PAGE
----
- Explore the sandbanks that join the islands of Kri and Mansuar.
- Pick your way carefully among the coral fringed pools of the exposed reef to the east of Sawinggrai village on Gam.
- Walk the beaches between Waigeo’s Warimpurem Homestay and Saporkren village and refresh yourself at the cool and voluminous freshwater springs that the low tide exposes.
See the photos in the gallery at the top of this page for a taste of the sights…
Climb a mountain
Well, not really a mountain, but a steep, high hill with one of the best views in the world from its summit! Mount Pindito lies in the heart of Wayag’s magical green-clothed rock islands. A fairytale landscape emerging from tropical seas in the north-west of Raja Ampat, Wayag is the subject of the definitive image of the Raja Ampat islands. It’s the picture everyone wants to see. You have to go a very long way to see it. It’s also the single most expensive trip you can make in Raja Ampat. The karst island seascape of Piaynemo is virtually identical, although on a far smaller scale – see it in the gallery above. Piaynemo is also less remote, much cheaper to visit and, unlike Wayag, has homestay accommodation. See Piaynemo Homestay’s page for more info.
Explore caves and rock art galleries
Misool Island‘s karst landscape reaches amazing scale in the giant Tomolol Cave. Sacred to local Muslim people, the cave entrance is protected by a shrine, but the cave can be explored via the veritable river that flows through it. Tours using rubber boats or float rings can be arranged.
If you visit Tomolol, make sure you also take time to visit the rock art galleries that adorn island overhangs and cave walls nearby. Estimated at somewhere between three and five thousand years old, the enigmatic ochre paintings are still in fine condition and give a glimpse of a way of life long since vanished.
Also in the area are limestone cliff burial sites that still contain the skeletal remains of other ancient island residents. Exceedingly fragile and bearing a patina of moss and lichen, the skulls and bones of these graves are relics of a much more recent time than the cave paintings, but still bear witness to a culture long gone from the islands.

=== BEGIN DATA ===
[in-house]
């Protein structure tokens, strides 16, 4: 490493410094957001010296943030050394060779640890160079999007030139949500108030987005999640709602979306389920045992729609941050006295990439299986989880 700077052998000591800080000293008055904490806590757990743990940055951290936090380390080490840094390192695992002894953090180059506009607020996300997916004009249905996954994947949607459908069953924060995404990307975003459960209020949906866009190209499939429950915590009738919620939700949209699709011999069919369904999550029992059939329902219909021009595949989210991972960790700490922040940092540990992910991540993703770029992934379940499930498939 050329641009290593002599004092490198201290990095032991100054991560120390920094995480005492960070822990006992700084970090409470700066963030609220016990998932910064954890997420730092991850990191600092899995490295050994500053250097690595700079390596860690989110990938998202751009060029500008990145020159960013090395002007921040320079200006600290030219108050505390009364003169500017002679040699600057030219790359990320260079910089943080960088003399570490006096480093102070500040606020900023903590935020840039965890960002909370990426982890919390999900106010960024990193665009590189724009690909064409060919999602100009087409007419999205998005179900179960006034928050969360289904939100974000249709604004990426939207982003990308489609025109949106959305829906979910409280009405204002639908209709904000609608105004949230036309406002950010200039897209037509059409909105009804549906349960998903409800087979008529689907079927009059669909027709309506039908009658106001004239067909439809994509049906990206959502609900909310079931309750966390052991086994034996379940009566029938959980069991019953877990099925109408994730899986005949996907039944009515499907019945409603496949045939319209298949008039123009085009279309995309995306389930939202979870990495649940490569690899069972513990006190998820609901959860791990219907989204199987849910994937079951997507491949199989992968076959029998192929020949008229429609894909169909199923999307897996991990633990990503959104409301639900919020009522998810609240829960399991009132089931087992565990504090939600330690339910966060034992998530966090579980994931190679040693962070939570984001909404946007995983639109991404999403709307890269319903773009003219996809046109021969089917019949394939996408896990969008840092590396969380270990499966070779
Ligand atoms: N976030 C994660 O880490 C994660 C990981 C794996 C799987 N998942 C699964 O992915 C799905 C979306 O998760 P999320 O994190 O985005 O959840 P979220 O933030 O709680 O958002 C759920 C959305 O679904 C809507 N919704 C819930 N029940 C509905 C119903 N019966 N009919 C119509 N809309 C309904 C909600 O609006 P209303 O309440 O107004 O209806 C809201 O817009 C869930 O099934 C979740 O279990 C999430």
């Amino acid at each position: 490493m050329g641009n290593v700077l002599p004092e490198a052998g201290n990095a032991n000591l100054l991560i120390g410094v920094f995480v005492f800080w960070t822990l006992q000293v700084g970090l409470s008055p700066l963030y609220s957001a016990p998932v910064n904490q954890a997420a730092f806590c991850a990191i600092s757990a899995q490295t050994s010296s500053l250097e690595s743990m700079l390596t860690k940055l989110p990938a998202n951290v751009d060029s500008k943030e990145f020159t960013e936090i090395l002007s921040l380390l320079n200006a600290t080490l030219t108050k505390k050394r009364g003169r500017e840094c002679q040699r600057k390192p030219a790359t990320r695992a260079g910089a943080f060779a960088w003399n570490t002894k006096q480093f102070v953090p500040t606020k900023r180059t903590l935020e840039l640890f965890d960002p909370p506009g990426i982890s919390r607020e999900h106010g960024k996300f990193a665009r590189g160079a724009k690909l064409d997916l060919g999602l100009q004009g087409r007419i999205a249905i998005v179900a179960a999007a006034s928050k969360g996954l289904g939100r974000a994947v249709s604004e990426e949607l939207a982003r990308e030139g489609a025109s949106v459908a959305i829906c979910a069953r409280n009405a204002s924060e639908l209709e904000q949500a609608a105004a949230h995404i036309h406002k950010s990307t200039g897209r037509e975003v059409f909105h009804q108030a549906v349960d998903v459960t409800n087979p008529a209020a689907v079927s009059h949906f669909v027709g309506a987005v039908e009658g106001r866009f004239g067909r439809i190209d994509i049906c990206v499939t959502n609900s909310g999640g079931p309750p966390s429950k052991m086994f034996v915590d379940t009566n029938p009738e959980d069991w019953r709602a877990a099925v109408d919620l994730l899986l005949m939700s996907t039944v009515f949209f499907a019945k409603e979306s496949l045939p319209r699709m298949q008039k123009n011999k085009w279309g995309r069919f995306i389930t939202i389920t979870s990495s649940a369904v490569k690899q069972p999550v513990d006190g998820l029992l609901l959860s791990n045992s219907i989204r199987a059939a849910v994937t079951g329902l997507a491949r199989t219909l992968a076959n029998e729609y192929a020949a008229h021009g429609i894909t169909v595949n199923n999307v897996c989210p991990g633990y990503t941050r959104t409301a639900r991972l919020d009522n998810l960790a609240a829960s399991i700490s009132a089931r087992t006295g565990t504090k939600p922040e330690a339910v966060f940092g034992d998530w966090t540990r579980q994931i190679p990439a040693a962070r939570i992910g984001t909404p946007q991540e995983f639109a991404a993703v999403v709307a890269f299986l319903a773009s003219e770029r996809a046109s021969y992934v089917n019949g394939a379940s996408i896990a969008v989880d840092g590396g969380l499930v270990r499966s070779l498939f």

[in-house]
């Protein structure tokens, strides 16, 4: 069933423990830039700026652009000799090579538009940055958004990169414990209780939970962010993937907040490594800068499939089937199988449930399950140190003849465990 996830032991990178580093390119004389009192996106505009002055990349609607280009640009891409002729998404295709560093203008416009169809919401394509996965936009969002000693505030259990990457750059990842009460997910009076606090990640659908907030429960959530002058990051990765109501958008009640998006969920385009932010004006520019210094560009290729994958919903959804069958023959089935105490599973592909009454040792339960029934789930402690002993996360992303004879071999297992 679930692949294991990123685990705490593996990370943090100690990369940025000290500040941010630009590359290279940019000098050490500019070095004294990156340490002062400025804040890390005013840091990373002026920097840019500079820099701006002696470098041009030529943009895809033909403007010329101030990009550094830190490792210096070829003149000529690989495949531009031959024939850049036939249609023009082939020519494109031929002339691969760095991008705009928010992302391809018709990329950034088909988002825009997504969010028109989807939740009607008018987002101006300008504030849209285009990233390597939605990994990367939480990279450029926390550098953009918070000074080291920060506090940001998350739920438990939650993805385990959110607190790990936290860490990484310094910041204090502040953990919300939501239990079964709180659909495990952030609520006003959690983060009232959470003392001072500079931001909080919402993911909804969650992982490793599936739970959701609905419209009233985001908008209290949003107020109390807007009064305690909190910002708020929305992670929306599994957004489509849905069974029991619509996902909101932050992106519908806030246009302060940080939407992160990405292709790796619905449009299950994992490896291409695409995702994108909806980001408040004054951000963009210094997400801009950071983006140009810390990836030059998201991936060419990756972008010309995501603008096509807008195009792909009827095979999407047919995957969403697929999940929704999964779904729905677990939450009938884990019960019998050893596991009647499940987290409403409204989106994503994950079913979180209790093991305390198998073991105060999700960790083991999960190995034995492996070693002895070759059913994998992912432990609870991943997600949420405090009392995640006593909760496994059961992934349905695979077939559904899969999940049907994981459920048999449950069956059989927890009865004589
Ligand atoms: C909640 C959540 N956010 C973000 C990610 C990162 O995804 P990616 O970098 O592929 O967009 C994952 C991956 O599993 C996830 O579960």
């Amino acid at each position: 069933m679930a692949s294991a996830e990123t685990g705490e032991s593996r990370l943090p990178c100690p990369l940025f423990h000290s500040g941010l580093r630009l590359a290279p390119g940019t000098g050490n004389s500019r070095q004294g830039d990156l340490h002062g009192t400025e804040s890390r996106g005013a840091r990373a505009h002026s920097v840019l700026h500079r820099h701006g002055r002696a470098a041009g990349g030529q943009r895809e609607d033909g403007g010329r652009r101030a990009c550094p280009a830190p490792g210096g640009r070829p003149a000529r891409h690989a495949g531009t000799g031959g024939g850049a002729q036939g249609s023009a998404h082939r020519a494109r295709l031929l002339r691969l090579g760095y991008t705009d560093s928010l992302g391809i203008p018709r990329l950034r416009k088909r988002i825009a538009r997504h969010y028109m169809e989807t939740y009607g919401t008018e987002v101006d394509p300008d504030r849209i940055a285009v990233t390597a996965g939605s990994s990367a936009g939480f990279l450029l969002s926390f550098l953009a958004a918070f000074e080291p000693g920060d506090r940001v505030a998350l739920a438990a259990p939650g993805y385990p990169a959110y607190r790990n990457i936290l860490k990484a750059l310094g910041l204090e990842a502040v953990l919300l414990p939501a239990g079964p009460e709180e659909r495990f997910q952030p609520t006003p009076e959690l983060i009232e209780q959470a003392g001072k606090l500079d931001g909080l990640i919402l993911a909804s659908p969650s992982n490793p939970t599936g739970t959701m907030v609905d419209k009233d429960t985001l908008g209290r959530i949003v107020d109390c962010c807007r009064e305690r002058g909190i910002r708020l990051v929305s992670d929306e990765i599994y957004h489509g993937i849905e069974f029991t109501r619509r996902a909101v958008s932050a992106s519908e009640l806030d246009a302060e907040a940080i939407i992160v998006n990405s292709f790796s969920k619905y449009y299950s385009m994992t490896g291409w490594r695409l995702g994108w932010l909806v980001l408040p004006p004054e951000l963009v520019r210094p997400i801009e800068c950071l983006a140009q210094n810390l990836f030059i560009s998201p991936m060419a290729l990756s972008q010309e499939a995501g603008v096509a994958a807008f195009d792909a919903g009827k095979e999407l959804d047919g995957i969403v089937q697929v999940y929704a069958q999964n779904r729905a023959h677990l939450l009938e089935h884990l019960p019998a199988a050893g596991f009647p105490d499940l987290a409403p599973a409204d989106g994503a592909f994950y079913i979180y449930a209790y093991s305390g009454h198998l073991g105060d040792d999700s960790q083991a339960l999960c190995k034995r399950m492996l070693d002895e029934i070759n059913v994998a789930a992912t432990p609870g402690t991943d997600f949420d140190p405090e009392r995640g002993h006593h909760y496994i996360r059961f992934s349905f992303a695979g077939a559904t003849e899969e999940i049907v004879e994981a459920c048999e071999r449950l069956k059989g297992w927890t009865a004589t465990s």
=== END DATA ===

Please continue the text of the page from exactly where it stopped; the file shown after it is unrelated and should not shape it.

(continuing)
Visit a pearl farm
On the western coast of Waigeo, the fjordlike entrance to Aljui Bay hides the Cendana Pearl Farm and provides the sheltered waters vital to the cultivation of these jewels of the sea. Demonstrations of pearl oyster seeding and an insight into the time-consuming care and diligence required to successfully produce quality pearls can be had on a visit here. Selpele homestays provide the perfect base to explore Aljui Bay.
Tour a sea turtle rookery
It’s a bit of a stretch to call a visit to the remote islands of north-west Raja Ampat a “land based adventure”: getting there will require spending a lot of time on the water! Worth it for fans of sea turtles and pristine uninhabited tropical islands though – especially if you’re already planning to visit the Wayag group.
Raja Ampat is a major breeding area for both the Hawksbill and the Green Sea Turtle, and the turtle-tracked, soft sandy beaches of Sayang and Piai islands host substantial Green Turtle rookeries. Turtles come ashore almost every night of the year, with peak numbers between March and June, the time of year when seas are usually calm. (A good thing, given the length of the journey to the islands!)
If you want to see turtles actually nesting or hatching, you’ll probably need to spend a night or two on the islands. To do so will require bringing food, water and camping gear with you and ensuring you leave no trace of your stay when you leave.
The Sayang-Piai-Wayag Sea Turtle Conservation Program has a permanently manned monitoring station on Pulau Piai and you should make this your first stop, especially if you plan on camping on either of the islands. If you’d like to make enquiries or give advance notice of your arrival, you can do so by email to Ferdiel Ballamu at the Alternate email address listed in the project details page linked above.
Other contacts for land based adventures in Raja Ampat
- Papua Expeditions come highly recommended, are specialists in bird watching tours and can organise custom itineraries of any kind. Visit Papua Expeditions’ website for further information and a sampling of their range of Raja Ampat ecotours.
- The Raja Ampat Homestay Information Center in Waisai can put you in touch with guides and tour organisers if you arrive without having made prior arrangements.